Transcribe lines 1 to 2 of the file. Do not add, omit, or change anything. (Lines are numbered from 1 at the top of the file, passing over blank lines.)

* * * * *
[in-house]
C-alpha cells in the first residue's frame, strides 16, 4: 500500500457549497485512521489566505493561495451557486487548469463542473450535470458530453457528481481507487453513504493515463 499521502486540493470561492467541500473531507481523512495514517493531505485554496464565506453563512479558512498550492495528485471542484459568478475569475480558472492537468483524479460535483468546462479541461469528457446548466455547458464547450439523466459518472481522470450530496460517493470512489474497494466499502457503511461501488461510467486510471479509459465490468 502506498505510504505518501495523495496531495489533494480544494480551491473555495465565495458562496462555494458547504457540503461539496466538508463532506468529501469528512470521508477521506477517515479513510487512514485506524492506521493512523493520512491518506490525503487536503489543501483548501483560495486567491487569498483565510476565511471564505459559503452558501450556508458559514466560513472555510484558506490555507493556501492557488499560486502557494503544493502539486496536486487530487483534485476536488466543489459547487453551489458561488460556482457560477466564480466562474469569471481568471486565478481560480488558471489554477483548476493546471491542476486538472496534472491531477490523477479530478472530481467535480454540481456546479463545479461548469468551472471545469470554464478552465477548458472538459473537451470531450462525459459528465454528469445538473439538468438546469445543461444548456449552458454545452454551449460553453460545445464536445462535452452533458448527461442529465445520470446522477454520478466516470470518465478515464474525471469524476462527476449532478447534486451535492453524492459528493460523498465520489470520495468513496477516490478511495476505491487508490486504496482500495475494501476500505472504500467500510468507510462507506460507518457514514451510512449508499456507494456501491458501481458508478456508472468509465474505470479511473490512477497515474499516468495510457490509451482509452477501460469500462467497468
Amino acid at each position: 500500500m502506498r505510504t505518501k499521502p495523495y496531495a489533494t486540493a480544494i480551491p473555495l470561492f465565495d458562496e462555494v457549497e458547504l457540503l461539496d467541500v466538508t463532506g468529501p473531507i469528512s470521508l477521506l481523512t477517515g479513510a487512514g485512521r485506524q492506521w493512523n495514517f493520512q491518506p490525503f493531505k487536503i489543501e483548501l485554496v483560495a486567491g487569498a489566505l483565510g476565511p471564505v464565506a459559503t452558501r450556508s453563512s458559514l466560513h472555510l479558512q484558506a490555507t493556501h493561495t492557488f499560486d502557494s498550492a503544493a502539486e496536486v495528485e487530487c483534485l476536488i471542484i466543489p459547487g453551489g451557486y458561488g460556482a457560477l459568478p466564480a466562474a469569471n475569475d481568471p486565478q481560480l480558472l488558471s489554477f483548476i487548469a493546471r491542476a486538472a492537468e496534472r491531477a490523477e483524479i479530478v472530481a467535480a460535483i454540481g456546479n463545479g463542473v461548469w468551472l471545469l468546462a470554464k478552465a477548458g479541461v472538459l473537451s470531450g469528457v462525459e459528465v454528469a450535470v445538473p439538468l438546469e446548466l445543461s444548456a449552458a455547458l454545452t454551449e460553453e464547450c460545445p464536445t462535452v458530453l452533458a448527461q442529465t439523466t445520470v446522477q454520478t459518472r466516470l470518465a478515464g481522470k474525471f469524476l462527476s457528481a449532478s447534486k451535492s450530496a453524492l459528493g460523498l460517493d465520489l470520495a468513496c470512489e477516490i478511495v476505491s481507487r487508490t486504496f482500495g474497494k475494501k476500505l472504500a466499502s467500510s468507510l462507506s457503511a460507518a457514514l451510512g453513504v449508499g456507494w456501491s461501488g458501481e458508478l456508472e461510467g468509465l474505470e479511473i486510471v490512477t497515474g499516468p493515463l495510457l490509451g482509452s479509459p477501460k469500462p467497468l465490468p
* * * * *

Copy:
[in-house]
C-alpha cells in the first residue's frame, strides 16, 4: 500500500457549497485512521489566505493561495451557486487548469463542473450535470458530453457528481481507487453513504493515463 499521502486540493470561492467541500473531507481523512495514517493531505485554496464565506453563512479558512498550492495528485471542484459568478475569475480558472492537468483524479460535483468546462479541461469528457446548466455547458464547450439523466459518472481522470450530496460517493470512489474497494466499502457503511461501488461510467486510471479509459465490468 502506498505510504505518501495523495496531495489533494480544494480551491473555495465565495458562496462555494458547504457540503461539496466538508463532506468529501469528512470521508477521506477517515479513510487512514485506524492506521493512523493520512491518506490525503487536503489543501483548501483560495486567491487569498483565510476565511471564505459559503452558501450556508458559514466560513472555510484558506490555507493556501492557488499560486502557494503544493502539486496536486487530487483534485476536488466543489459547487453551489458561488460556482457560477466564480466562474469569471481568471486565478481560480488558471489554477483548476493546471491542476486538472496534472491531477490523477479530478472530481467535480454540481456546479463545479461548469468551472471545469470554464478552465477548458472538459473537451470531450462525459459528465454528469445538473439538468438546469445543461444548456449552458454545452454551449460553453460545445464536445462535452452533458448527461442529465445520470446522477454520478466516470470518465478515464474525471469524476462527476449532478447534486451535492453524492459528493460523498465520489470520495468513496477516490478511495476505491487508490486504496482500495475494501476500505472504500467500510468507510462507506460507518457514514451510512449508499456507494456501491458501481458508478456508472468509465474505470479511473490512477497515474499516468495510457490509451482509452477501460469500462467497468